That’s right, we’re organizing a ThatCamp!
“Diving into the Digital Humanities”
October 24-25, 2014
San Diego State University
@ The new Aztec Student Union
THATCamp is “The Humanities and Technology Camp,” and it is an “un-conference” meeting where humanists and technologists of all skill levels learn and build together in sessions proposed on the spot.
This THATCamp is special because it is organized through a unique collaboration between 4 regional institutions: San Diego State University, UCSD, Cal State University at San Marcos, and University of San Diego. Inspired by the open, grass-roots efforts of our regional networking group, DHSoCal, this ThatCamp promotes working together and collaborating across disciplinary, departmental, and institutional divides.
All ThatCamps are open to all kinds of campers, but this one is envisioned as a way to get new folks engaged in the DH and to create new networks of collaboration. So, if you have any kind of inkling to learn about the Digital Humanities– whether you’re already a dedicated digital humanist researcher or an absolute newbie, whether you are a student, teacher, or curious community member– come to camp!
Our THATCamp is about jumping into the Digital Humanities, getting wet, and learning to swim.
Dive in. The water’s fine!
Register here: http://dhsocal2014.thatcamp.org/
I am honored to have an essay, “Electronic Literature as Comparative Literature,” included in the 2014 – 2015 Report on the State of the Discipline of Comparative Literature, edited by David Damrosch (Harvard) and Ursula Heise (UCLA). http://stateofthediscipline.acla.org/
It’s out, and it has my entry, “The Impact of Old Media on New Media.”
up and running at http://www.digitalmodernism.net/
And here’s what my the great women of digital literary scholarship say about it:
“A pioneering study with brilliant readings of important works of digital literature, Digital Modernism is a landmark work of literary criticism, a must-read for anyone interested in how contemporary literature fares in the digital domain.” –N. Katherine Hayles, author of How We Think: Digital Media and Contemporary Technogenesis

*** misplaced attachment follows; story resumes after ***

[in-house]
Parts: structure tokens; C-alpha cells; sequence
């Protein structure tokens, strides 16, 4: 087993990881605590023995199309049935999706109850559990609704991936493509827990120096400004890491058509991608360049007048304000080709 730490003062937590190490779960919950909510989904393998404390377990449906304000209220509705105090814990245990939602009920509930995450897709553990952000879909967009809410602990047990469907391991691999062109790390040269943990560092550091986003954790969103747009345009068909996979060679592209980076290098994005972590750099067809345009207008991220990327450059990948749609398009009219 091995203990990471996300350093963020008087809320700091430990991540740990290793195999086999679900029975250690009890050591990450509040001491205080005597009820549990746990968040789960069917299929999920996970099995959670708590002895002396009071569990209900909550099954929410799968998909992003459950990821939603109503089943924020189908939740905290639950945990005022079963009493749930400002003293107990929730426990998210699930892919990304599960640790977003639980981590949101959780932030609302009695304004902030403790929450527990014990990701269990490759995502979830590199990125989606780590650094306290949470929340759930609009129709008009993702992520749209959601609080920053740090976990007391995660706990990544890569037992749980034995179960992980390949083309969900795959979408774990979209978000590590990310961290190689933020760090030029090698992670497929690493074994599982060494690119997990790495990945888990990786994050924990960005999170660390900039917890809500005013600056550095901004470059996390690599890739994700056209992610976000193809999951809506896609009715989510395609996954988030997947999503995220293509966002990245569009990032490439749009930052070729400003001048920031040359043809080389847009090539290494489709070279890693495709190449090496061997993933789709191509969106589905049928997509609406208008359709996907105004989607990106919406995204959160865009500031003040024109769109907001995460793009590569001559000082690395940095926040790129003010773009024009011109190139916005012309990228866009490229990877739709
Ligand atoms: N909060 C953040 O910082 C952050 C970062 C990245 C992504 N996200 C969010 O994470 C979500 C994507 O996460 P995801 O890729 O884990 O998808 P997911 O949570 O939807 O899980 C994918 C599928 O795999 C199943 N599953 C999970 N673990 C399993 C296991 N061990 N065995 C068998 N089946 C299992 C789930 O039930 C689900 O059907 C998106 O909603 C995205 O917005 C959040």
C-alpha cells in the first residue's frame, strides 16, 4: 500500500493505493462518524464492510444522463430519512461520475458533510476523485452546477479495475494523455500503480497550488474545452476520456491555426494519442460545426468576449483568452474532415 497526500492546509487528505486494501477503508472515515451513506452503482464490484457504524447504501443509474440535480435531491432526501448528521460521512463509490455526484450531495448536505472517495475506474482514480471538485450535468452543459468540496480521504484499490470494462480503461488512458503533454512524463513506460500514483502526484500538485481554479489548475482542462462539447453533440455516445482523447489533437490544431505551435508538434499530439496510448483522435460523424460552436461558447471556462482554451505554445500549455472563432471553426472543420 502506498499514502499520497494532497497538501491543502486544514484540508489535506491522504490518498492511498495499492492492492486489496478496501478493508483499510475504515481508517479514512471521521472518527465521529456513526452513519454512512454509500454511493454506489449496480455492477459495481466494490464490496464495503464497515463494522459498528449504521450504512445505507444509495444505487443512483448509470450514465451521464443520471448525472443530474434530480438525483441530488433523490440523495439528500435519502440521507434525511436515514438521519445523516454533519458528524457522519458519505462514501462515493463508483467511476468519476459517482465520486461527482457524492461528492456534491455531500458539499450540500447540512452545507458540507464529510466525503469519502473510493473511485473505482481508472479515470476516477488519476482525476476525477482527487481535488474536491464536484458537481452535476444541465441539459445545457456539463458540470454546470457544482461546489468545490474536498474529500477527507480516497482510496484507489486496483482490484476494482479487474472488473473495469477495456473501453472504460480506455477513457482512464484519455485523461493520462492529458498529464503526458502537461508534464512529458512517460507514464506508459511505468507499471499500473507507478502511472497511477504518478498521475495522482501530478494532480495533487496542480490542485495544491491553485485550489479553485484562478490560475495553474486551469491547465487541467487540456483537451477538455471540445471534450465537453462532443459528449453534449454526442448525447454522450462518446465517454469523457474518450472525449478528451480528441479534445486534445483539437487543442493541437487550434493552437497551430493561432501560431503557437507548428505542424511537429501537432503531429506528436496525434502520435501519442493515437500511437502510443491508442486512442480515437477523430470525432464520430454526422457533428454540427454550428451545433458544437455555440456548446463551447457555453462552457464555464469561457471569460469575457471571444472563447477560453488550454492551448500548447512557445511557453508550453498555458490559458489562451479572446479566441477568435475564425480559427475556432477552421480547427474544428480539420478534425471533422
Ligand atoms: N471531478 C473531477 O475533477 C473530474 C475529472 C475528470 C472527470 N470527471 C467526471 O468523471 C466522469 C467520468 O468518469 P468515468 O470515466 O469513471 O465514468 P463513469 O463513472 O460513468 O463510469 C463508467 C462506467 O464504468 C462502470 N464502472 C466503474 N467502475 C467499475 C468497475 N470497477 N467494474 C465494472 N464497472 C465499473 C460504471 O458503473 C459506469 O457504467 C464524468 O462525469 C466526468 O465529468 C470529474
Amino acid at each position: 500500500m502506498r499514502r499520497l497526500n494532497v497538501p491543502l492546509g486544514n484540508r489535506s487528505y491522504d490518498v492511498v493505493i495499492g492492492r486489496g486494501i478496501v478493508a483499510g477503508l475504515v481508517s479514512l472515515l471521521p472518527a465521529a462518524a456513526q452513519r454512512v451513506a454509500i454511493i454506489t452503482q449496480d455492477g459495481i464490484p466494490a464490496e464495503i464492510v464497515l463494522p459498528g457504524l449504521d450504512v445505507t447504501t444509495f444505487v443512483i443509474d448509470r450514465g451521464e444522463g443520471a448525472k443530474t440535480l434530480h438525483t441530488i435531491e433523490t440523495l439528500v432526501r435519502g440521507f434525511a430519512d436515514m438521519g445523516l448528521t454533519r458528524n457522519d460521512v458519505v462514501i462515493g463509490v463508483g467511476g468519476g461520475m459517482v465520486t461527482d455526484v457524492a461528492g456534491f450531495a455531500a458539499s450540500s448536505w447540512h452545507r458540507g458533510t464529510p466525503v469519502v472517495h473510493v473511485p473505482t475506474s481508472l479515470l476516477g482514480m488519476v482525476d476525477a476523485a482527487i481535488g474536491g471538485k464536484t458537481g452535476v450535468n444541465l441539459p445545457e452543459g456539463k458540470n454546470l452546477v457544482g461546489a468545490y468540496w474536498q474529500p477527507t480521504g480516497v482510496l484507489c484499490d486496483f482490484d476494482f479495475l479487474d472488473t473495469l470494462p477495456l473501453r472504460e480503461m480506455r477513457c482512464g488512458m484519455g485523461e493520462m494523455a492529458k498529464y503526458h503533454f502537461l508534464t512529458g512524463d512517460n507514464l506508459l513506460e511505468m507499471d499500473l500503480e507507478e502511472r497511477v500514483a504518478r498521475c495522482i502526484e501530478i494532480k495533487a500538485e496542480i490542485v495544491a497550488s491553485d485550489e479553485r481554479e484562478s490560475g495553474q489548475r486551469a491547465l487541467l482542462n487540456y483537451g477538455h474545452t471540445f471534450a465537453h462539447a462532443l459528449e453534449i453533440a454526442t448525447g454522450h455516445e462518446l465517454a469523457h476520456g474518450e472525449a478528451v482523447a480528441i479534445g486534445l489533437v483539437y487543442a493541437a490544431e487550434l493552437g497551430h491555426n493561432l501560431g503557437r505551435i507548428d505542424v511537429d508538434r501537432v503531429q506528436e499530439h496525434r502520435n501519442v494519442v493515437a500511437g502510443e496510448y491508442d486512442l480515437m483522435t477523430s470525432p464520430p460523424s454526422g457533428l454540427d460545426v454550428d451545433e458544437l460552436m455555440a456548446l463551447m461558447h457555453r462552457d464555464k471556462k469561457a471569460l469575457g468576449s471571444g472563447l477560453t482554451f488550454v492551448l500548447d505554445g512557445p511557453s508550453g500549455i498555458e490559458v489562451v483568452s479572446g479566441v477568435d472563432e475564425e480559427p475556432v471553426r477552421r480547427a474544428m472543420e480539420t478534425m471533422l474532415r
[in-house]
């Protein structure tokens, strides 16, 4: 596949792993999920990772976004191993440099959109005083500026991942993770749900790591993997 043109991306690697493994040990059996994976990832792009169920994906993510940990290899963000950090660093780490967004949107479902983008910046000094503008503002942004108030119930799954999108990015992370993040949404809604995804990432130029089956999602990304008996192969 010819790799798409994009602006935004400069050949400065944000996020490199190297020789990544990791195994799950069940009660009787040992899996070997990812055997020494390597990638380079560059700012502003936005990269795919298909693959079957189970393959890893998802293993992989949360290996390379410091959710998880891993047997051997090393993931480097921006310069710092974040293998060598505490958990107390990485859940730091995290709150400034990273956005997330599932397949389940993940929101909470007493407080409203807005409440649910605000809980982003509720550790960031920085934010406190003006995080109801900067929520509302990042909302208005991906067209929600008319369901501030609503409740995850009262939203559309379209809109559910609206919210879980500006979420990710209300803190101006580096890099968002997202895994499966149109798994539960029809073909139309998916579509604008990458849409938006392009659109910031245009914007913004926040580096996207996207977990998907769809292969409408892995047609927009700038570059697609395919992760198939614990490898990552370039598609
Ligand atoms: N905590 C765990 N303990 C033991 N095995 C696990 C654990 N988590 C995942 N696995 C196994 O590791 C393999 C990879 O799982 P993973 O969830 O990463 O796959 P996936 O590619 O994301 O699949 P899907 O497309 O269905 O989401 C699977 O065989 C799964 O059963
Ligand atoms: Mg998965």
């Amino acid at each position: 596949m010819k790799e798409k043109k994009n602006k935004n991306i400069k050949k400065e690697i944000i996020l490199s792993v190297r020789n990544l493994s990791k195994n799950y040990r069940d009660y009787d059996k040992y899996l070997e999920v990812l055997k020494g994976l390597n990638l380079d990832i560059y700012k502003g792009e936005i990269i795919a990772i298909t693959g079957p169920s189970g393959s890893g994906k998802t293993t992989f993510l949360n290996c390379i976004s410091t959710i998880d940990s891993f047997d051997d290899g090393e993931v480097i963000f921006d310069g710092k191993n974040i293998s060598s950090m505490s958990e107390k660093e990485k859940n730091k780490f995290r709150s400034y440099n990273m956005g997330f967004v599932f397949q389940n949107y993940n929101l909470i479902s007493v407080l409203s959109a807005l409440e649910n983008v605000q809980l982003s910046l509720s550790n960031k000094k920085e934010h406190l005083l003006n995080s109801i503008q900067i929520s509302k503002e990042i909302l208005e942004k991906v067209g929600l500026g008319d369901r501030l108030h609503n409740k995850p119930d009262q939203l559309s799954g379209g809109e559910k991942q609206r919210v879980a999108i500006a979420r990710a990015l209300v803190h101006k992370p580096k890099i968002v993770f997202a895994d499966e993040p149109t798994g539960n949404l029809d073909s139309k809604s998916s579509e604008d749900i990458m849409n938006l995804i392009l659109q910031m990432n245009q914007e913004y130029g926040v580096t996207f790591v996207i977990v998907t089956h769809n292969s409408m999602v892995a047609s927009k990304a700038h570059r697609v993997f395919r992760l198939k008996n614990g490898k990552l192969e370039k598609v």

“In this lucid, informed, and consequential book, Jessica Pressman enacts the strategy she theorizes. To argue that writing moves forward by looking back, she repurposes print-based critical practices of close reading to parse a pixel-based creativity she calls ‘digital modernism.’ This exhilarating spin draws McLuhan, Pound, and Joyce into the contemporary making of the new.” –Adalaide Morris, author of New Media Poetics: Contexts, Technotexts, and Theories
“Pressman’s wonderfully elegant close readings show us how to engage some of the most complex creative works of our moment, even as they help us see literary modernism anew. A book for both established scholars and a new generation of critics, Digital Modernism superbly prescribes the terms for the study of electronic literature.” –Rita Raley, author of Tactical Media
Get yours today!
The first review I’ve seen of Comparative Textual Media: Transforming the Humanities in the Postprint Era, and it’s a good one!
The review concludes, “The clear theoretical, methodological, didactic, and institutional program of this book and the electrifying qualities of the essays that illustrate it make Comparative Textual Media not only a landmark publication, but a sign of hope for textual studies in general.”
–Jan Baetens – in Image & Narrative, 2014